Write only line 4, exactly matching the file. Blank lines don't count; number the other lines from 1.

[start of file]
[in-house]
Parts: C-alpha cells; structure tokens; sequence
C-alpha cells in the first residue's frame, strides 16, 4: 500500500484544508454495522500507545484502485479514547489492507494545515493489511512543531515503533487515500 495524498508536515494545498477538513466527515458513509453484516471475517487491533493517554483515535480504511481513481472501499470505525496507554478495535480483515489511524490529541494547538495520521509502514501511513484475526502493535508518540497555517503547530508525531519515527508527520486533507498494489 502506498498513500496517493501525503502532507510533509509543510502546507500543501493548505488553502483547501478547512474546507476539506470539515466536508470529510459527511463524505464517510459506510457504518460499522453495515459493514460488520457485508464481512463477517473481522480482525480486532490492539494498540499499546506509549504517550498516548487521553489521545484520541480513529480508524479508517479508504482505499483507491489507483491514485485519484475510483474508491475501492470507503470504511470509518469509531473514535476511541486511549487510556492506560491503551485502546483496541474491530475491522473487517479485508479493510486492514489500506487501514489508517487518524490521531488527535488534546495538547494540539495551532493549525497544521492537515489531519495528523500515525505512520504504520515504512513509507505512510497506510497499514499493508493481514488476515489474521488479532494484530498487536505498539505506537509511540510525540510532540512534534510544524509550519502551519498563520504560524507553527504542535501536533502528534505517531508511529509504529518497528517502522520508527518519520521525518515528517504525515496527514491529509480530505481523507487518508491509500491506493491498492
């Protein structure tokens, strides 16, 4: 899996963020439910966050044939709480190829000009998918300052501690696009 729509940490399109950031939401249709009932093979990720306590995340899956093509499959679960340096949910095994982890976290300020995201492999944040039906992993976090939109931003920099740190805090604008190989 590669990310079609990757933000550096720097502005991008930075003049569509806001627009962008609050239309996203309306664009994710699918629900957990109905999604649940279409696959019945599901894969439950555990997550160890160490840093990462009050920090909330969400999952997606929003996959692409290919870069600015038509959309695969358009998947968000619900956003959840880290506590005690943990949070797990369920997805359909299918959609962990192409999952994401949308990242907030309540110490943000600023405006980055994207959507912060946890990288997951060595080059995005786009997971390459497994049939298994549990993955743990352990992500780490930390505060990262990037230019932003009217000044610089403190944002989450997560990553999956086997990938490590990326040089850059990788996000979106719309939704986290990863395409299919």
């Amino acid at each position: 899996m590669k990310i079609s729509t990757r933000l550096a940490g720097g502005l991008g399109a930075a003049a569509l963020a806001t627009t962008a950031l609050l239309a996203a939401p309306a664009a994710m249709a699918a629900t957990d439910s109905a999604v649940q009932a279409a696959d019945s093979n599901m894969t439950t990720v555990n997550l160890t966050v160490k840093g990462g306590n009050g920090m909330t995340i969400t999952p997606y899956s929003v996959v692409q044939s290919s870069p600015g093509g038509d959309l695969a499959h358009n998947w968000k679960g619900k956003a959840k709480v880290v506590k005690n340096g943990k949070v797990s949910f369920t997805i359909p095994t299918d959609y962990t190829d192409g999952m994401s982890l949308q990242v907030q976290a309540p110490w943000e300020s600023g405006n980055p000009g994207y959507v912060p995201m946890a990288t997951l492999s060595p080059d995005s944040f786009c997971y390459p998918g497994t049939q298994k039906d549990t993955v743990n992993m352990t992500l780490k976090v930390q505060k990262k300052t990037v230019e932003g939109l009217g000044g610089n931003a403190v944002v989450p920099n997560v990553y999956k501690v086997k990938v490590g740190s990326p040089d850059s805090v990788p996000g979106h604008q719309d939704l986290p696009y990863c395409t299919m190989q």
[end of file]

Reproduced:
């Protein structure tokens, strides 16, 4: 899996963020439910966050044939709480190829000009998918300052501690696009 729509940490399109950031939401249709009932093979990720306590995340899956093509499959679960340096949910095994982890976290300020995201492999944040039906992993976090939109931003920099740190805090604008190989 590669990310079609990757933000550096720097502005991008930075003049569509806001627009962008609050239309996203309306664009994710699918629900957990109905999604649940279409696959019945599901894969439950555990997550160890160490840093990462009050920090909330969400999952997606929003996959692409290919870069600015038509959309695969358009998947968000619900956003959840880290506590005690943990949070797990369920997805359909299918959609962990192409999952994401949308990242907030309540110490943000600023405006980055994207959507912060946890990288997951060595080059995005786009997971390459497994049939298994549990993955743990352990992500780490930390505060990262990037230019932003009217000044610089403190944002989450997560990553999956086997990938490590990326040089850059990788996000979106719309939704986290990863395409299919």